Padres Seem Ready to Make a Move by Rehiring 4 Coaches : Giants Hand San Diego a 4-1 Loss
Last Friday, when pressed about decisions concerning the Padres’ future, team president Chub Feeney said, “Give me a week. Just give me a week and I’ll have something for you then.”
Sources say that “something” could be announced as soon as today, and will include the rehiring of at least four of the five Padre coaches. That would indicate that General Manager/Manager Jack McKeon likely will be rehired, at least as manager for 1989.
According to three team sources, McKeon and each of his coaches have met individually with Feeney in the past week. Those sources said at least four of the coaches have been offered similar jobs next season, leading one source to speculate on Tuesday, “This must mean that Jack is coming back as manager, because they would never hire the coaches first if somebody else was coming in to manage. The new manager is always allowed to bring in his own guys.”
Coaches Greg Riddoch (first base), Sandy Alomar (third base), Pat Dobson (pitching) and Denny Sommers (bullpen) have been offered jobs and, after an individual negotiation or two, are expected to sign contracts. Amos Otis (hitting) met with Padre officials Tuesday concerning his job.
Feeney would not comment Tuesday, and McKeon said, “Right now I don’t know about any announcement.”
Tuesday night at San Diego Jack Murphy Stadium, the Padres lost to the San Francisco Giants for the second straight time. The 4-1 defeat dropped the Padres into fifth place behind the Giants.
There is still uncertainty over whether McKeon will remain as general manager. Feeney had asked McKeon to choose between the two jobs, stating, “I don’t see how one man can do both at the same time.” Feeney has been criticized for making that request. Last week he refused comment when asked if that request still stood.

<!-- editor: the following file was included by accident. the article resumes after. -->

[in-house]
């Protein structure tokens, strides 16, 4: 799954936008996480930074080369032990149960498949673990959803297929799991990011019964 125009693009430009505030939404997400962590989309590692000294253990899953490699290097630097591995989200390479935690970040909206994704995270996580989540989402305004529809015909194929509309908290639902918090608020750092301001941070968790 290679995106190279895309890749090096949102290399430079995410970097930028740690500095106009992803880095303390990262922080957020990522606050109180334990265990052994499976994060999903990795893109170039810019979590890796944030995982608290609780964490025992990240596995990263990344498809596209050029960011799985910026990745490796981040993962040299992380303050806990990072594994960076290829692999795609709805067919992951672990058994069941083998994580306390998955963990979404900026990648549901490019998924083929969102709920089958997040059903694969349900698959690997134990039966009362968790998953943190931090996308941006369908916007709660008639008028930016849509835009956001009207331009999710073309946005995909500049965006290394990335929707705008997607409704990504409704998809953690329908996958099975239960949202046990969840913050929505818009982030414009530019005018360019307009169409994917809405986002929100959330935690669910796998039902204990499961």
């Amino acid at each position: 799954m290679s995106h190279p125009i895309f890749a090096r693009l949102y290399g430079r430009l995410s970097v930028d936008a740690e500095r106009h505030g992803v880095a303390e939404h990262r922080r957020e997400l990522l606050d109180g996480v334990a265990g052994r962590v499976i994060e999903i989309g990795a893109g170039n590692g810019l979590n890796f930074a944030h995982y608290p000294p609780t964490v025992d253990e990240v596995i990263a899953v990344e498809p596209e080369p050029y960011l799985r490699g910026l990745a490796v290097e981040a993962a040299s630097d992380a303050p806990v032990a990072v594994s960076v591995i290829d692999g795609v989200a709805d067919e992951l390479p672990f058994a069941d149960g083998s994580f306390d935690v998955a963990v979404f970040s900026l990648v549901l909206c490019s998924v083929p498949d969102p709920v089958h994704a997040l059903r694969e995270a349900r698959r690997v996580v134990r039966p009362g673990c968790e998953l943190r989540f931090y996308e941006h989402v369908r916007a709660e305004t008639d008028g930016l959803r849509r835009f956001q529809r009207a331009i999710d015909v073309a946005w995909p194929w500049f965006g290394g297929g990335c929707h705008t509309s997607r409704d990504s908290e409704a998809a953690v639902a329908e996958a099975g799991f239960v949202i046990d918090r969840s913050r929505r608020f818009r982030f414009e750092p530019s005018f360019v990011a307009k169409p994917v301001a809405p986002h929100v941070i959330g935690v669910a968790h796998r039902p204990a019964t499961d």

Sources say that McKeon, worried about leaving the security of the front office for the dugout, would not take the manager’s job without either keeping the general manager’s job or receiving the security of a three-year manager’s contract.
Another announcement that could be made today concerns infielder Tim Flannery. His agent, Steve Greenberg, has an 11 a.m. meeting with Feeney concerning the $400,000 option on Flannery’s soon-to-expire contract. Because all that is needed from Feeney is a yes or no, Flannery and his agent expect the answer today.
“It’s really pretty cut and dry,” Greenberg said last week. “Either they want to pick up the option, or they don’t.”
Said Flannery, who turns 31 at the end of the month: “I just told Steve, please get an answer one way or another today. I want to get some sleep.”
Flannery, who has spent parts of the past nine seasons in a Padre uniform, actually could not be renewed and still wind up a Padre next year. Feeney could set him loose to be a free agent and then try to re-sign him for less than the $400,000 option price. But according to Greenberg, that could be as good as losing him.
“I have no doubt Tim Flannery will play a few more years in this league, somewhere, because there are teams out there with a need for his type of player,” Greenberg said of his client, who is hitting .282. “But I don’t think it’s overstating it to say he is one of the two or three most popular, if not the most popular, players to ever wear a Padre uniform.
“He hasn’t done it with 30 homers, but he’s done it with attitude and hard work and being a good human being. Does that mean the Padres owe him something? Not necessarily. But for good will’s sake, I just wish they would decide as soon as possible so we know what direction to move.”